Not by Sight by Kate Breslin


Book reviews are subjective. I tend to rate books not according to how “perfect” they are, seem to be, or are said to be in general but rather to how perfect they are to me. I received a complimentary copy of this book from the publisher via NetGalley for an honest review.

Five Gold Stars

Not by SightNot By Sight by Kate Breslin

My rating: 5 of 5 stars

(Click the title to find the book description/blurb.)

Things aren’t always as they appear.

It’s a wonderfully executed theme that runs through author Kate Breslin’s historical romance novel, Not by Sight. Young suffragette Grace Mabry feels it’s her patriotic duty to hand a white feather of cowardice to able-bodied men in Britain like Jack Benningham, heir to the Earl of Stonebrooke, who won’t enlist to fight in World War I. Yet, Grace has some hard lessons to learn about precisely what she’s doing.

This was one of those very rare occasions when I finished a novel less than twenty-four hours after starting it.

Grace is an admirable heroine, a good balance of determination, compassion, and imperfection, and the bonds of sisterhood she forms with fellow members of the Women’s Forage Corps are believable. The author does a great job of conveying how the propaganda about war may differ from the harsh realities of war, where even individuals who aren’t on the frontlines are forced to make tough life and death decisions.

The story’s message of hope comes through nice and clear. I would have preferred to see the novel’s suspense thread resolved a bit differently, as the narrator eventually just reveals some of the vital, hidden information to the reader instead of the characters themselves discovering or disclosing that information. Also, the story’s wrap-up started to feel a little too perfect for everyone involved, but due to an important and tragic turn of events and the illustration of how the war must yet continue, the story does steer away from tying everything up in one neat bow.

I’d highly recommend this novel of romance, intrigue, betrayal, and faith to other historical Christian Fiction fans.

The Midwife’s Tale by Delia Parr


Book reviews are subjective. I tend to rate books not according to how “perfect” they are, seem to be, or are said to be in general but rather to how perfect they are to me. Bethany House provided me with a complimentary copy of this book for an honest review.

9780764217333The Midwife’s Tale by Delia Parr

My rating: 3 of 5 stars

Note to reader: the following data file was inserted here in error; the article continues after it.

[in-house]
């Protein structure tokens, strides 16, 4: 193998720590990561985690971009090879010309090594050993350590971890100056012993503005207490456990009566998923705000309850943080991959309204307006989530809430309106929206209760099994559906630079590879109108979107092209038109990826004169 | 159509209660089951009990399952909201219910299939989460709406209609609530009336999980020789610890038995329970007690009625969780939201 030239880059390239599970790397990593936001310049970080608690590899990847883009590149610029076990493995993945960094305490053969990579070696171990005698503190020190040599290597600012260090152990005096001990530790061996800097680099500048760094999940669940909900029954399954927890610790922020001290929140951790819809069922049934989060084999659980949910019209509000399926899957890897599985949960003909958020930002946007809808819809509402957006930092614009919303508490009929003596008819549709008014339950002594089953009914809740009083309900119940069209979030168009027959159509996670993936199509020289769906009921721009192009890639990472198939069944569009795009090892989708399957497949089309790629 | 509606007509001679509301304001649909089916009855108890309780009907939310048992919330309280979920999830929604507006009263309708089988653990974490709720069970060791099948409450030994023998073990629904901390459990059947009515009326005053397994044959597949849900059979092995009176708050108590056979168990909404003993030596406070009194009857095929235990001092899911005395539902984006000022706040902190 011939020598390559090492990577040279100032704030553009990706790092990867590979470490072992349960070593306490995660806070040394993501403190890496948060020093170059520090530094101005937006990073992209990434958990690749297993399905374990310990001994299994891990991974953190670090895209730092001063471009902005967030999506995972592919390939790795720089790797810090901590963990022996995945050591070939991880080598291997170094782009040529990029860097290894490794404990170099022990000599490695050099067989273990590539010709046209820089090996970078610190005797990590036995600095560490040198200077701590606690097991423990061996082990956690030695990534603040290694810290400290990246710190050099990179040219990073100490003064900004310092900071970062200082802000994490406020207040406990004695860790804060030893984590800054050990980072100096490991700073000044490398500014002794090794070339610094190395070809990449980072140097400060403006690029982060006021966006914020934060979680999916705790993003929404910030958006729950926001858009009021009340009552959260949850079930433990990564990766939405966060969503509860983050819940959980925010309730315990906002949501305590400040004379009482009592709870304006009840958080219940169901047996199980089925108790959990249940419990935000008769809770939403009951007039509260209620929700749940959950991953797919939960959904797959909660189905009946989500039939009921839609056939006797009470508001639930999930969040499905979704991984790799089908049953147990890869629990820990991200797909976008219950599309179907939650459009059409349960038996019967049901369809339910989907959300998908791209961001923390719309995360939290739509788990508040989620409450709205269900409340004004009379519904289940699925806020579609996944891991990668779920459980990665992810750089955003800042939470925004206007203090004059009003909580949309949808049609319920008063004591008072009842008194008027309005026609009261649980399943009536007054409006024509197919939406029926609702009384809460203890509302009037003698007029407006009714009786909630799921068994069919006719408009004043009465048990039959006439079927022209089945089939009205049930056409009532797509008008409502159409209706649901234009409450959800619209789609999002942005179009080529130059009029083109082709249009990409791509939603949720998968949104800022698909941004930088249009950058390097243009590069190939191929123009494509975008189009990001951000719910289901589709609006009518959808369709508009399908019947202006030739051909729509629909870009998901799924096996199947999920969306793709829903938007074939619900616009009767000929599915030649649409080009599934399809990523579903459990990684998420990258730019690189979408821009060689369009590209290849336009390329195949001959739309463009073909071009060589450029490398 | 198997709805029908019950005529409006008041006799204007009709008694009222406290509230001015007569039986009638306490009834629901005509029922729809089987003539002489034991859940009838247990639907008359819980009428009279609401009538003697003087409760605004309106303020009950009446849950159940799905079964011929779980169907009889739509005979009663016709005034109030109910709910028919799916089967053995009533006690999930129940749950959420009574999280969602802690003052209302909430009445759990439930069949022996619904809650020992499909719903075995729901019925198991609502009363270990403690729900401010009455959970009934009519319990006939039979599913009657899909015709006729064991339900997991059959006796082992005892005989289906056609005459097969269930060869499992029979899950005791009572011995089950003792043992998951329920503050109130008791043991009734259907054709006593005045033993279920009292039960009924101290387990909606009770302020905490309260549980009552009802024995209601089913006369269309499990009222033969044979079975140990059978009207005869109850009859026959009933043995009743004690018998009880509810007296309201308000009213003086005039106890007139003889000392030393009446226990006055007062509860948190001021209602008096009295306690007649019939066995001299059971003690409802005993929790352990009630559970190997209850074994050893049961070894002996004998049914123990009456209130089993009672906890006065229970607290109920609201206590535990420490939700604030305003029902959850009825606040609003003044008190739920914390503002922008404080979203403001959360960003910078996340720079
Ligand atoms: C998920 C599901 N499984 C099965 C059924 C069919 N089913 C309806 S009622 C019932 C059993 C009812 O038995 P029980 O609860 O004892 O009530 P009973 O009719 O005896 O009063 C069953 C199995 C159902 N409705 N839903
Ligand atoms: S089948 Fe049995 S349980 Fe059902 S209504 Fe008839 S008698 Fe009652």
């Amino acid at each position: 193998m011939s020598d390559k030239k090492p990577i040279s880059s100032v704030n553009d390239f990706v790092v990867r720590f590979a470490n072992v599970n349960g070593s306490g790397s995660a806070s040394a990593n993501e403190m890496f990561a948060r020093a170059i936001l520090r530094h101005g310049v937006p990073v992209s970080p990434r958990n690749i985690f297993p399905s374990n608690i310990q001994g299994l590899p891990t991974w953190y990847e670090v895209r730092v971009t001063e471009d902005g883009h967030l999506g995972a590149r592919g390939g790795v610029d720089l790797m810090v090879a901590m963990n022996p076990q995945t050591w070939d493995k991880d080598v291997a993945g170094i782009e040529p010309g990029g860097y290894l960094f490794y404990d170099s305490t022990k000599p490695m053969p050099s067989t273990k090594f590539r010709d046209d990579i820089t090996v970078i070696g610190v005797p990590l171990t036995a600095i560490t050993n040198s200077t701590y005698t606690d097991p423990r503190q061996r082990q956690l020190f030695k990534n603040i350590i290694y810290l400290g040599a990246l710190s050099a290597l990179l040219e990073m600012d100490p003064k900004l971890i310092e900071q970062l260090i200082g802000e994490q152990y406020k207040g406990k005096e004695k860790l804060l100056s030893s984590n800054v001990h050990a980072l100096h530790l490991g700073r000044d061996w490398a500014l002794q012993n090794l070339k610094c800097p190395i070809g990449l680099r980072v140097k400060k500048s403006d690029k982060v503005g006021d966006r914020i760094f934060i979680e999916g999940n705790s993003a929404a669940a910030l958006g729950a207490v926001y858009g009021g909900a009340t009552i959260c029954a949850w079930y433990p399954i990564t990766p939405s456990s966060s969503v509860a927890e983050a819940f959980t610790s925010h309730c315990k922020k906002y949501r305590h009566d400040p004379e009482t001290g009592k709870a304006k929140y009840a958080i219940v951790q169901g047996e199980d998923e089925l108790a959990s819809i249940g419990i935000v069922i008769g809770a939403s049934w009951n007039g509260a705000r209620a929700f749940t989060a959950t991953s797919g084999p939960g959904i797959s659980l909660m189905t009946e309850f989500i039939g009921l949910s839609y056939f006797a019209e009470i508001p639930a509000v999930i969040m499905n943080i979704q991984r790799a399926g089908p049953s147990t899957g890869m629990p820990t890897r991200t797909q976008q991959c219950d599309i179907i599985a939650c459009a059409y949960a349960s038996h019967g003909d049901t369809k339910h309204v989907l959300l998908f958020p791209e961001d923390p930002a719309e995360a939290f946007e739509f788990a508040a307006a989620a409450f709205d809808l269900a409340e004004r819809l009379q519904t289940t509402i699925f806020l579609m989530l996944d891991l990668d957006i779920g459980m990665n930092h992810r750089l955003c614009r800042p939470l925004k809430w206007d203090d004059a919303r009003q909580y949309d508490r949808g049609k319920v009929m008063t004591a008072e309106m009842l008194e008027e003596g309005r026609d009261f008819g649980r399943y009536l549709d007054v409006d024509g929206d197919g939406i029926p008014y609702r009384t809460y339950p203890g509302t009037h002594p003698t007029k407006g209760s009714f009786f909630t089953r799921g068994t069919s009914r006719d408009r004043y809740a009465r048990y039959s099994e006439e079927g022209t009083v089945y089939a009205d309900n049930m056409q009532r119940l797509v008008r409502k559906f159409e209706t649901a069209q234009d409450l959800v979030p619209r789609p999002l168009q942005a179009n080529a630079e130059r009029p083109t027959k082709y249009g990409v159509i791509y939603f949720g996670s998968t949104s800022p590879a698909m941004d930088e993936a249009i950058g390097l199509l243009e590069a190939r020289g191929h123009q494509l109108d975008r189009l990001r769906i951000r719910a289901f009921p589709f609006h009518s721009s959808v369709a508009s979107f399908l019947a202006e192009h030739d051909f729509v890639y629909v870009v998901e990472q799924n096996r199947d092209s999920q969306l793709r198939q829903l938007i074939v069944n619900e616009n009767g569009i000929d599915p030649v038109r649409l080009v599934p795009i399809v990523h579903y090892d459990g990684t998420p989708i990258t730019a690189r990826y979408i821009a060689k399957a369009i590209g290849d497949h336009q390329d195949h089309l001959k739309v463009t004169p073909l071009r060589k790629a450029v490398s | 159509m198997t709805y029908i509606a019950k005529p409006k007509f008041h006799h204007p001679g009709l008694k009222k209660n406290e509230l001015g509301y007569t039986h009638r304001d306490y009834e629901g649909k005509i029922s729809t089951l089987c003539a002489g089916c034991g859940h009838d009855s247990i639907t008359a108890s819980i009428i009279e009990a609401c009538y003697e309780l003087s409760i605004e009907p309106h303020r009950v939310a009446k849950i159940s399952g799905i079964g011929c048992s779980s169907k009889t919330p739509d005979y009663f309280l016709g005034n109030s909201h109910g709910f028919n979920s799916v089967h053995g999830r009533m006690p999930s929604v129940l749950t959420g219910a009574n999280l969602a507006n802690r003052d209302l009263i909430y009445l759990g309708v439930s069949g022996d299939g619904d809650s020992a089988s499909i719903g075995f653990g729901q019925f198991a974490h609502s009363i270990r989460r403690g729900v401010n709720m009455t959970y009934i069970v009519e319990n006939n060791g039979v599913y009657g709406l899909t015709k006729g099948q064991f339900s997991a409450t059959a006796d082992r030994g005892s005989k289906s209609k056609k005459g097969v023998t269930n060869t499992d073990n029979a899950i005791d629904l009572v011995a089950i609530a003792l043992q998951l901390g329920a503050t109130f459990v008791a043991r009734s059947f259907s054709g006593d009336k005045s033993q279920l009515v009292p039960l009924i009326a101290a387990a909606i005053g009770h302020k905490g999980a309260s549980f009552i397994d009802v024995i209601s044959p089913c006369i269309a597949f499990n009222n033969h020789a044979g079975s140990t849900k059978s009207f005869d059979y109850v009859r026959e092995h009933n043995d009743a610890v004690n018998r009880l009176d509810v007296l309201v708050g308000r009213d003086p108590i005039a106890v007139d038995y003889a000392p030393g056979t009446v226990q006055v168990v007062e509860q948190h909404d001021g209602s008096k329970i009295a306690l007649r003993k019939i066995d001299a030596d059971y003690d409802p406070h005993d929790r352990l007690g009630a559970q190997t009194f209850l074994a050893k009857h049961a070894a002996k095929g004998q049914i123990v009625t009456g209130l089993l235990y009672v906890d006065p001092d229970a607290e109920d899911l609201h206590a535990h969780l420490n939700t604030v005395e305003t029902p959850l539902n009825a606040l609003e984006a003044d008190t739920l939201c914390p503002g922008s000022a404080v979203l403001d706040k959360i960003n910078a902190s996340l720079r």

(Click the title to find the book description/blurb.)

Before she worried about facing her friends and neighbors, as well as her family…she had to face herself. Honestly. And without pretense.

I’ll confess that The Midwife’s Tale by Delia Parr is yet another book for which I didn’t remember whatever the book blurb had said before I started reading the book. I barely skimmed the blurb, but the cover of the novel is what got me, not so much on account of its loveliness but because the heroine depicted has gray in her hair. It’s nice to read about a more mature protagonist when I can, and Martha certainly has her hands full in this story of small-town life, some suspense, and hints of romance.

As far as midwifery goes, it was interesting to see it as a system and culture, not just a lone woman who appears to deliver a baby and disappears from the story again. Though the novel is officially labeled as historical romance, it’s rather light on the romance piece, but it’s more a story of Martha’s journey of grief, joy, self-discovery, and faith. There are some pretty endearing moments of character interaction, humorous or downright cute, and one duo of ladies in town couldn’t help but to remind me of the Baldwin sisters from The Waltons.

While much of this novel is easy reading, not unpleasant, it does move slowly, and halfway through the book, the story didn’t seem to have hit a clear stride yet, like it was still in the introductions stage. Martha’s feelings about her daughter who has run off, Victoria, are well-expressed, but since I as a reader didn’t get to see or meet Victoria for myself, I couldn’t connect with Martha’s sentiments about who her absent daughter is.

The novel’s strength is in its final fourth or so, and though it was a long time in coming, reading wise, it turned out to be enough to interest me in continuing on with the At Home in Trinity series.


The next book in the At Home in Trinity series, The Midwife’s Choice, is scheduled to release in December 2015. The books are republications of novels first published in 2002 and 2003, originally titled A Place Called Trinity and Home to Trinity.

.The Midwife's Choice (At Home in Trinity #2)

Christmas Book Picks 2014

Christmas Book Picks

I received complimentary copies of most of the books I mention here from the publishers in exchange for honest reviews, which you’ll find in the posts I’ve linked to.

Yes, so, I initially planned on posting my Christmas Book Picks right after Thanksgiving Day here in the U.S. on the 27th, but I figured posting a little over a week early wouldn’t hurt, in case any of my dear blog readers would like to procure and read a title or two from this list, which I hope you will! Consider the extra week to be more reading time. 🙂